Behind the Scenes: Meet My Literary Agent, Elisabeth Weed!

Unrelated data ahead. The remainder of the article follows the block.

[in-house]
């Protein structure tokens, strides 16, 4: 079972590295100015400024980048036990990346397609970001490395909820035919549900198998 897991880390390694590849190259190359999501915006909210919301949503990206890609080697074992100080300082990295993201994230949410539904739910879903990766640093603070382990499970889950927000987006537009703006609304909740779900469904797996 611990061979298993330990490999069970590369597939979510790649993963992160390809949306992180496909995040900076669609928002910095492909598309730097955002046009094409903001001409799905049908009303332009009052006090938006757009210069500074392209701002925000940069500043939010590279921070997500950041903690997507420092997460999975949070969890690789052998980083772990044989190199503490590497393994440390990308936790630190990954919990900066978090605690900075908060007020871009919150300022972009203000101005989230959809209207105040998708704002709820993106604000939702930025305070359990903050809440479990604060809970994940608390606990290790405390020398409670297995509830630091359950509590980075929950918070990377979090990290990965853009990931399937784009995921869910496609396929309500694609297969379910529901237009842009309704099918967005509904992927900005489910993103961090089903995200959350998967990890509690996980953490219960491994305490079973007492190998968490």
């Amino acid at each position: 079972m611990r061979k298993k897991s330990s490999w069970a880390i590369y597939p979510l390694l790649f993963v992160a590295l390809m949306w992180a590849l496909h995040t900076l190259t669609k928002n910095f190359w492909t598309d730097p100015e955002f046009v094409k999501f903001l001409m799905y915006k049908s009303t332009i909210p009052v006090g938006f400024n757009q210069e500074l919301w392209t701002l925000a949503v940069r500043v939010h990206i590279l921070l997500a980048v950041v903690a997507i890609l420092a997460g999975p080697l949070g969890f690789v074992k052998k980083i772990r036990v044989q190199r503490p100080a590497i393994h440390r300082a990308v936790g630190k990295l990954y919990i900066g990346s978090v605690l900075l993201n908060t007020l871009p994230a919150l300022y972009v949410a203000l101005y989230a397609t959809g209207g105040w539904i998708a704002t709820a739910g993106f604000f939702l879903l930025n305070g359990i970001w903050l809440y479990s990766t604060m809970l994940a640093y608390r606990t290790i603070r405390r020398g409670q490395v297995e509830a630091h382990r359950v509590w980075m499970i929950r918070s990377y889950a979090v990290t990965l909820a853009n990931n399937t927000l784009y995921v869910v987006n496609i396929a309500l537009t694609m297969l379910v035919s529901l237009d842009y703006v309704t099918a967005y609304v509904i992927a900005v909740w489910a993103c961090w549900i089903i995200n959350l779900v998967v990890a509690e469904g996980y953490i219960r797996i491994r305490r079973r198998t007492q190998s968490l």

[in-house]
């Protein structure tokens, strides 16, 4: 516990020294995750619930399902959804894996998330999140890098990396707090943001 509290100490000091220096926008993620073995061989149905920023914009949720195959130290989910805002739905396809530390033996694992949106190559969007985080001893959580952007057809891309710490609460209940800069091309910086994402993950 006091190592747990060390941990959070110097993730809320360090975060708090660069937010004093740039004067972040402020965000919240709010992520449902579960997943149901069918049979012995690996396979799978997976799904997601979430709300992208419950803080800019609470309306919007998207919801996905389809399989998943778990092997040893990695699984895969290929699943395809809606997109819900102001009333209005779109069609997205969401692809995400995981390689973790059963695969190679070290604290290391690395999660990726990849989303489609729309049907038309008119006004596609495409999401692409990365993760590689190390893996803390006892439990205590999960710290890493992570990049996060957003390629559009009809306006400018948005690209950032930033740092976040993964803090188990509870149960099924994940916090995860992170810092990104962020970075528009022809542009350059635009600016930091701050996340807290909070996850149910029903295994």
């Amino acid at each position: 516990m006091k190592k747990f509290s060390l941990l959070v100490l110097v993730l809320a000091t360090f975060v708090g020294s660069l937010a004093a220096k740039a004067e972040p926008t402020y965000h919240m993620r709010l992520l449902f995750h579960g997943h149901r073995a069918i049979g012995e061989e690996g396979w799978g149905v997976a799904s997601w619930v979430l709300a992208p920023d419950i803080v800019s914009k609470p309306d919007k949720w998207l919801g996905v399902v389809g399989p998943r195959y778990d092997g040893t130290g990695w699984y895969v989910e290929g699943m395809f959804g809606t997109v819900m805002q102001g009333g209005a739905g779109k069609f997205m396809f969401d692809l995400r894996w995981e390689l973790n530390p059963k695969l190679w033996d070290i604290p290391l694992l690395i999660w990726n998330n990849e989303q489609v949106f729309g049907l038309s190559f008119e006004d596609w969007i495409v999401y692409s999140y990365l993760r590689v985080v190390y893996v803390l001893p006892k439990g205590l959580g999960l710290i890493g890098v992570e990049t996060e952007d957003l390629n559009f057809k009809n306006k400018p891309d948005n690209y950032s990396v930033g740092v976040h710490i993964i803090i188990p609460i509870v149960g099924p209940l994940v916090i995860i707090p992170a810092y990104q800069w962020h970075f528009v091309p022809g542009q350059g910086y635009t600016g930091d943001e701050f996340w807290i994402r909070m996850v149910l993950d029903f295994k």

Thank you all for following along in my Behind the Scenes series, where I am so excited to introduce you to the very important people who have been so instrumental to the success of my books. Be sure to read my interview with my editor at Penguin, Denise Roy, as well as my publicist there, Milena Brown. Today, I am so incredibly thrilled to introduce you to my literary agent, Elisabeth Weed. Elisabeth lives and works in New York. We’ve been working together for a few years and haven’t met in person yet, but guess what? She’s coming to Seattle in February to meet me, and I’m absolutely counting down the days! (Seattle friends, she’ll be at my Third Place Books-Ravenna reading for The Bungalow on February 15, so please come by to say hi!). Anyway, I cannot stop gushing about Elisabeth and what she has done to launch my career. She was the first person (aside from my husband) to read The Violets of March and, thankfully, decided it had a glimmer of something special. She took a chance on me, and I’m so glad she did! Here is a conversation between the two of us that I thought you might enjoy: Sarah: Most people don’t know the sort of comical story of how we began working together, and I think we should share it. I’ll start! So, after my old agent left the agency I was formerly with, I was on the hunt for new representation with a new project—The Violets of March. I’d heard so many amazing things about you, Elisabeth, and was so hopeful that you’d take me on as a client. I waited nervously as you read my manuscript, and then the email came, with a “thanks but … no thanks.” I was so sad! Then, two weeks later, you emailed me out of the blue and said something like “WAIT! I’m still thinking about your story! It must be a sign that we should work together. You haven’t signed with another agent, have you? If not, would you be up for doing some revising with me?” (Or something like that.) Of course, I was so thrilled (and surprised!). And today, I’m so glad you decided to take a chance on me! How often does it happen that you send a rejection letter and then change your mind? Elisabeth: I thank my lucky stars every day that I was able to win you over after my first misstep! I remember reading your book and falling in love with the Bainbridge Island setting and the love story, but feeling like the back-story needed a lot of revision and that maybe I didn’t have the perfect vision for it. But after I rejected it, I couldn’t get it out of my mind and I realized that together we could probably figure out how to make the book work.  And honestly, our experience has really changed how I work with submissions. Since then, I’ve had a few similar situations where after reading something and not thinking it was ready *yet* I’ve picked up the phone and talked to the author about what could be done to improve it. I figure, I’ve done the work in reading it and think there’s something there, why not give my two cents and if the author agrees and is able to take it to the next level, then it’s a win-win situation for all. Sarah: One of the things I love most about working with you is your editorial input. You read each of my drafts so carefully (along with your lovely assistant, Stephanie Sun!) and have big-picture ideas and also get down to the sentence level to help make my books better. Not all agents do this type of editorial work, and I think it’s so valuable. But I know you don’t do all of this work at your desk, so you must be doing a lot of reading and editing at night at home. Where do you do most of your work? Is your nightstand stacked high with books and printed manuscripts? Elisabeth: I was taught from an early publishing age that you edit at nights and on weekends and until I had a child, editing did take up a big part of my weekend. But since then, it’s done in the evenings and occasionally on a work from home day. You really need the quiet—away from email and phones and colleagues to edit well. I really believe that a novel has to be as perfect as the agent and the author can make it before it goes out on submission. Otherwise, you are making it too easy for an editor to say no. I always read the manuscript first, on my Kindle (I buy all published novels at my local independent but the Kindle is a paper saver for submissions and first reads) without editing and give the author my big picture notes. Then on the second read, I print it out, pen in hand. (I am not nearly as organized as our pal, Denise Roy, with her intricate system of laying the novel out on her living room floor.) My nightstand is manuscript-free. I am a bit of an insomniac so I’m under doctor’s orders I don’t bring work to bed. Anne Pachett, Suzanne Collins’ Mockingjay and Jo Nesbo’s Headhunter’s are currently stacked on my nightstand. Sarah: Another thing I adore about you is the enthusiasm you have for your authors. I remember calling you on your cell phone before The Violets of March was published when I received a blurb from Jodi Picoult. I was so excited to tell you about it, and I think I caught you walking on the sidewalk in New York—in the rain—and you screamed (with joy!). It makes everything that much more fun knowing that your agent is excited about all the little, and big, milestones of your career, and genuinely so. So, in that vein, can you share some of the … Continue reading Behind the Scenes: Meet My Literary Agent, Elisabeth Weed!